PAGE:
Posts Tagged Vitamin D3
Vitamin D has been shown to improve a number of brain disorders, including dementia and its most severe form, Alzheimer’s disease,1 the latter of which now affects an estimated 5.2 million Americans.2
The latest mortality statistics places Alzheimer’s in the top three killer diseases in the US, right behind heart disease and cancer.3 Vitamin D deficiency is also rampant. Researchers estimate that half of the general population is at risk of vitamin D deficiency or insufficiency.
Among seniors, that estimate reaches as high as 95 percent. While certainly not the sole cause of dementia, evidence suggests vitamin D may be a very important factor for successful prevention.
A wide variety of brain tissue contains vitamin D receptors, and when they’re activated by vitamin D, it facilitates nerve growth in your brain. Researchers also believe that optimal vitamin D levels boosts levels of important brain chemicals, and protect brain cells by increasing the effectiveness of glial cells in nursing damaged neurons back to health.
Vitamin D may also exert some of its beneficial effects on your brain through its anti-inflammatory and immune-boosting properties, which are well established.
‘Most Robust Study of Its Kind’ Confirms Link Between Low Vitamin D and Dementia
The link between low vitamin D and dementia has again been confirmed with the publication of a robust six-year long study4 conducted by an international team of researchers. As reported by Science Daily:5
“[S]tudy participants who were severely vitamin D deficient were more than twice as likely to develop dementia and Alzheimer’s disease…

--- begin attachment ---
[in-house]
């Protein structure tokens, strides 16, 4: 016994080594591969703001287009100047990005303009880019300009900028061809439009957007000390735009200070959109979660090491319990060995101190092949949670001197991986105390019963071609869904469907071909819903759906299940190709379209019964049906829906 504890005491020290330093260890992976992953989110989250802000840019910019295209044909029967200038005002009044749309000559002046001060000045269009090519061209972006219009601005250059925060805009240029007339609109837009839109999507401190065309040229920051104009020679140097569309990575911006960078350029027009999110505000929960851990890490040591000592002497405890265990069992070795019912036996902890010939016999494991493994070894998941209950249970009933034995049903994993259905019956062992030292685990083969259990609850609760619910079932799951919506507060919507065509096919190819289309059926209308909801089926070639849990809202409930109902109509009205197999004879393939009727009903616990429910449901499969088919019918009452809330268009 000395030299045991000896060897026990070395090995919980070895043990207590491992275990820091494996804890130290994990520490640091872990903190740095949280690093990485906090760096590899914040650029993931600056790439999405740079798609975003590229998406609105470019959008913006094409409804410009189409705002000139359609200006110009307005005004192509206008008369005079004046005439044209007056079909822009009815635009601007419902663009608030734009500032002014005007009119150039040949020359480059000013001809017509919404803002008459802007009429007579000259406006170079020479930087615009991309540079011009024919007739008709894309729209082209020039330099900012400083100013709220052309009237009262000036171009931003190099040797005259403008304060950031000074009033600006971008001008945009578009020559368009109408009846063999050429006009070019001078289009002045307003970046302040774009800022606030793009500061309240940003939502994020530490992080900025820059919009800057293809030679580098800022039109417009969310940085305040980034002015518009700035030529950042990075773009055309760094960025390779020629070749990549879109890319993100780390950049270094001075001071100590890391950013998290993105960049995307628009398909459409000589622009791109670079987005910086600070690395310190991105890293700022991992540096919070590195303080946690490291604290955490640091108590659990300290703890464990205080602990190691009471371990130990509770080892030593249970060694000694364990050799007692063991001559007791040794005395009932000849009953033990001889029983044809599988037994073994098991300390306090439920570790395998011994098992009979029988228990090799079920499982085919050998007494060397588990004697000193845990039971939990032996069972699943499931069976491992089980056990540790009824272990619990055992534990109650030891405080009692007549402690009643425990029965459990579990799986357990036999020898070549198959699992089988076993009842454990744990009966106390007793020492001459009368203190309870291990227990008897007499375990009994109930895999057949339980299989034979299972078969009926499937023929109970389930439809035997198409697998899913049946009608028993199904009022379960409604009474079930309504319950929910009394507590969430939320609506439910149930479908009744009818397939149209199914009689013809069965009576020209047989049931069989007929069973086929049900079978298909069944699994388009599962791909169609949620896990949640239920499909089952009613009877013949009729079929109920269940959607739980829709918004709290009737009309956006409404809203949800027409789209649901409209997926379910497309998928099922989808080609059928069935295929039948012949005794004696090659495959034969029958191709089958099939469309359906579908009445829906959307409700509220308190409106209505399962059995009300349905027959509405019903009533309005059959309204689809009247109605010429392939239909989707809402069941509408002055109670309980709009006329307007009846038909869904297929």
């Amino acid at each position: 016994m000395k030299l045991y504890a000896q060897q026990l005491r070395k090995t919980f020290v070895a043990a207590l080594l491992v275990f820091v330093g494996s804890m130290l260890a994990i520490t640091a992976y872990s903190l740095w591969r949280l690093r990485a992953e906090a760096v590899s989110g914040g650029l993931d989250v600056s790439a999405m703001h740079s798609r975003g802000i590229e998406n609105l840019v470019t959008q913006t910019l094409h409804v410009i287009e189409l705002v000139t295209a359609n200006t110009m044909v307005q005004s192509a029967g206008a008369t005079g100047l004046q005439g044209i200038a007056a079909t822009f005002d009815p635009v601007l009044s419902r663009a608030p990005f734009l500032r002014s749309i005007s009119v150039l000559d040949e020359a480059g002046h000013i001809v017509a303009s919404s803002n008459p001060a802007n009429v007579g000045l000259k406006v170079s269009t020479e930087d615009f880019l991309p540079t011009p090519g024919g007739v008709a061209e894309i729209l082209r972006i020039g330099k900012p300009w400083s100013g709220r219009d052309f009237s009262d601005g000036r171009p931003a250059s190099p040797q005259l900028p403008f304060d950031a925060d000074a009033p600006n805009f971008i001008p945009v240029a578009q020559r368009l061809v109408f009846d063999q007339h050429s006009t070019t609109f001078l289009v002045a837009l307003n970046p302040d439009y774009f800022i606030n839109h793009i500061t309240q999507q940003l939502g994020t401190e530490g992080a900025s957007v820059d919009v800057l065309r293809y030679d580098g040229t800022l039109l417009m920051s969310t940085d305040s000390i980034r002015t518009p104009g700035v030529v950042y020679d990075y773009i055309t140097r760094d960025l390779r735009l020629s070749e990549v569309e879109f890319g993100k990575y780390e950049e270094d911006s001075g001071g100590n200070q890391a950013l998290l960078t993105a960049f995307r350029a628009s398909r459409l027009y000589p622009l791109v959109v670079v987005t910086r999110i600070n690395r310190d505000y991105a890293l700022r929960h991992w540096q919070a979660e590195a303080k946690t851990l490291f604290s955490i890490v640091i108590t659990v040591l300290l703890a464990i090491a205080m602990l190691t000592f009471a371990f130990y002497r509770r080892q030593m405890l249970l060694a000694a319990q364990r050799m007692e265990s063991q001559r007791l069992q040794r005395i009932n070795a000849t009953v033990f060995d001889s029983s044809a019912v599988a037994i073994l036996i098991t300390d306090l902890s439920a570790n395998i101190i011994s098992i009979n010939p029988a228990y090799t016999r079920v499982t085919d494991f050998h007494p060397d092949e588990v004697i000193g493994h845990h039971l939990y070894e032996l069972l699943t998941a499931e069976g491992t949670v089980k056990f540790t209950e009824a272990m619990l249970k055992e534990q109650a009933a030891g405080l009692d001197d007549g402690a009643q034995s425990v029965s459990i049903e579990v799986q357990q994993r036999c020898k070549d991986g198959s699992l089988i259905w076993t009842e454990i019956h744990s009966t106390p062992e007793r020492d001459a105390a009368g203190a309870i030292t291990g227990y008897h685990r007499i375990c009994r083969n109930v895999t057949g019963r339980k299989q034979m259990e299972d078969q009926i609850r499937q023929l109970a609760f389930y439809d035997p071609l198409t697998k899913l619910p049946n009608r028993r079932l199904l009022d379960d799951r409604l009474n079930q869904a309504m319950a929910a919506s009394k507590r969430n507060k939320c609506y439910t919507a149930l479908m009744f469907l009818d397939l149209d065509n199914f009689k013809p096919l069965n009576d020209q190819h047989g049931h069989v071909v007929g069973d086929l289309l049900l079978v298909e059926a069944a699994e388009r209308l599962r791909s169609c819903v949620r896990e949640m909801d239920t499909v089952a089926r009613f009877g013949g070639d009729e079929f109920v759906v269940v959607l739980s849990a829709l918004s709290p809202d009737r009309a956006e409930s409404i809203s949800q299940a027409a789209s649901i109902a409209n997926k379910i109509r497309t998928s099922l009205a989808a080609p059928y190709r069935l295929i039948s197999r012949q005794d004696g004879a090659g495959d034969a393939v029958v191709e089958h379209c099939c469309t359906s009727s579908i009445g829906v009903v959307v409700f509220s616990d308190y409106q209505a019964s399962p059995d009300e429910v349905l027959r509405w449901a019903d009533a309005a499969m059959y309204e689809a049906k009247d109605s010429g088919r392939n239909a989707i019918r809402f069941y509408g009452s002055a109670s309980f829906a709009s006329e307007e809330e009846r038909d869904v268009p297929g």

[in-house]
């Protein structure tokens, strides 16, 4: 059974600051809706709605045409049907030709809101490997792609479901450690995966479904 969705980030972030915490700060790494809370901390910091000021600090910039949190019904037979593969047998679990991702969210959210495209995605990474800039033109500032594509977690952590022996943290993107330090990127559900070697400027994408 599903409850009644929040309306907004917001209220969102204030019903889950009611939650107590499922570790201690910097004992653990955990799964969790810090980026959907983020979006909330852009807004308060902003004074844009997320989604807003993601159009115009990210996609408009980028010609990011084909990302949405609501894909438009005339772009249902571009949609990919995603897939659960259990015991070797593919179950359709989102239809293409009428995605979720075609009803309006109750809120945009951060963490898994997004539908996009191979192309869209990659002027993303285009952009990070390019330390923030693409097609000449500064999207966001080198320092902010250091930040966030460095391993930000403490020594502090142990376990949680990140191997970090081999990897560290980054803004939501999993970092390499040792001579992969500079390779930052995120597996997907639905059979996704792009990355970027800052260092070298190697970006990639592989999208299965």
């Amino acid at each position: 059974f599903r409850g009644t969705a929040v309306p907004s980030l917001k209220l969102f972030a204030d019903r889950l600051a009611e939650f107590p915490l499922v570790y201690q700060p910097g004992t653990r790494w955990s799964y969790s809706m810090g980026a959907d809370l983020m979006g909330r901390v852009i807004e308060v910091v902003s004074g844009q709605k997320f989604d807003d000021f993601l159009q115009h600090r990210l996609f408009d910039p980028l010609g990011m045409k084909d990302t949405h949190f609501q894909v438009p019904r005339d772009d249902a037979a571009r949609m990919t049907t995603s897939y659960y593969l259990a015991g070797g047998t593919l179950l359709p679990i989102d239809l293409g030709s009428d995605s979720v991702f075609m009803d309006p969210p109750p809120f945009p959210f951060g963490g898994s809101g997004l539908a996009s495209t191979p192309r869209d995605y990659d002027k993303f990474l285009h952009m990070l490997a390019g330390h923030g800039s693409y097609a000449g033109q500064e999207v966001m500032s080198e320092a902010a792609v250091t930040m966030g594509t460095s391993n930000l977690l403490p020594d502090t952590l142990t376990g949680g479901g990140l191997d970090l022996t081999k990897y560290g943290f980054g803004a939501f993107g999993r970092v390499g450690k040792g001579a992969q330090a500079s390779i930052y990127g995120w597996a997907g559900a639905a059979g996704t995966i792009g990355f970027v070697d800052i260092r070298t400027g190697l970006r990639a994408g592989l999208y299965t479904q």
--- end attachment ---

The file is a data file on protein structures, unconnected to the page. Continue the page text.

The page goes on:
[A]dults in the study who were moderately deficient in vitamin D had a 53 percent increased risk of developing dementia of any kind, and the risk increased to 125 percent in those who were severely deficient.
Similar results were recorded for Alzheimer’s disease, with the moderately deficient group 69 percent more likely to develop this type of dementia, jumping to a 122 percent increased risk for those severely deficient.”
The authors concluded that: “Our results confirm that vitamin D deficiency is associated with a substantially increased risk of all-cause dementia and Alzheimer disease. This adds to the ongoing debate about the role of vitamin D in nonskeletal conditions.”
The findings also suggest there’s a threshold level of circulating vitamin D, below which your risk for dementia increases. This threshold was found to be right around 50 nmol/L, or 20 ng/ml. Higher levels were associated with good brain health.
Based on previous research, I believe 20 ng/ml is still too low, and potentially dangerously so… When it comes to vitamin D, you really want to be in the optimal or clinically relevant range, and as the years have gone by, researchers have progressively moved that target range upward.
At present, based on the evaluation of healthy populations that get plenty of natural sun exposure, the optimal range for general health appears to be somewhere between 50 and 70 ng/ml, or 125-175 nmol/L—a far cry from the threshold suggested in this study.
Sun Exposure Is the Ideal Way to Optimize Your Vitamin D Level
I believe sensible sun exposure is the ideal way to optimize your vitamin D levels. As a general rule, you’ll want to expose large amounts of bare skin to the sun until it turns the lightest shade of pink, if you’re light-skinned.
This typically occurs in about half the time it would normally take you to burn. So if you know you tend to get sunburned after 30 minutes, you’d want to stay in the sun for about 15 minutes.